After two years of delays, a presidential election in the Democratic Republic of the Congo is finally here. For the first time in two decades, a Congolese leader whose last name isn't Kabila will assume office in Kinshasa — officially, at least. Beneath the surface, however, the Kabila system is in the pole position to remain in power as the longtime president, Joseph Kabila, attempts to pass the baton to a handpicked successor, Emmanuel Ramazani Shadary. But how the election proceeds — and, more importantly, the regional and international reaction to its aftermath — will set the pace for the country's future stability.
The mineral-rich Democratic Republic of the Congo will finally hold long-delayed elections on Dec. 23, but the country has never managed to hold a peaceful transfer of power and that reality will weigh heavily on the polls. As the election approaches, so too does the threat of violence and instability, both of which will pose a challenge to regional and international powers alike.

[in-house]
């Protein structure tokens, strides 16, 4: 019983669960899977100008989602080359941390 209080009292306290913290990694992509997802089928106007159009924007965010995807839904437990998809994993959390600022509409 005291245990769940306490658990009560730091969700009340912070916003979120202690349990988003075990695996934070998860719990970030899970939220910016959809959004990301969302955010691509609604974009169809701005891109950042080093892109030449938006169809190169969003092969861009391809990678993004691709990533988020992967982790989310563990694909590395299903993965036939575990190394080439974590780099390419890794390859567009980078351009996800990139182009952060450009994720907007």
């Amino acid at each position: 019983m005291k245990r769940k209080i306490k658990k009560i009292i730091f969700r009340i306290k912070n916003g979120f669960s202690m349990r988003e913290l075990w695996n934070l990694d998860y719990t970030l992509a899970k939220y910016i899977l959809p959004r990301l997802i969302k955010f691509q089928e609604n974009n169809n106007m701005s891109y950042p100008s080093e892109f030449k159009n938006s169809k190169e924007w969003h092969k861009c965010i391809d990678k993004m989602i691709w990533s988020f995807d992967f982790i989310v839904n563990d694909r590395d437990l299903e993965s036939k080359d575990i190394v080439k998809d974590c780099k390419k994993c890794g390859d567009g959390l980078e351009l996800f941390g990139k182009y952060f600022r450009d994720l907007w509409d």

The Coming Storm
Since Kabila's father, Laurent, served as president in the late 1990s, the Kabila clan and its allies have built a lucrative financial and political empire spanning the entire country. As millions of Congolese head to the polls on Dec. 23, these massive and entrenched interests will be put at risk. Indeed, while the younger Kabila bowed to pressure to avoid running for a controversial new term of office, his ruling coalition named Shadary, a former interior minister and clear Kabila loyalist, as its candidate during August in a gambit to perpetuate the son's hold on power from the shadows.
The Kabila camp may have taken a risk in choosing the relatively unknown Shadary, but it soon received a boost from the political opposition: In mid-November, less than 48 hours after striking a historic agreement to rally behind a single candidate, two key opposition figures backed out of the deal, subsequently choosing to run individually. With the opposition divided, Kabila's drive to ensure Shadary's election has become much easier.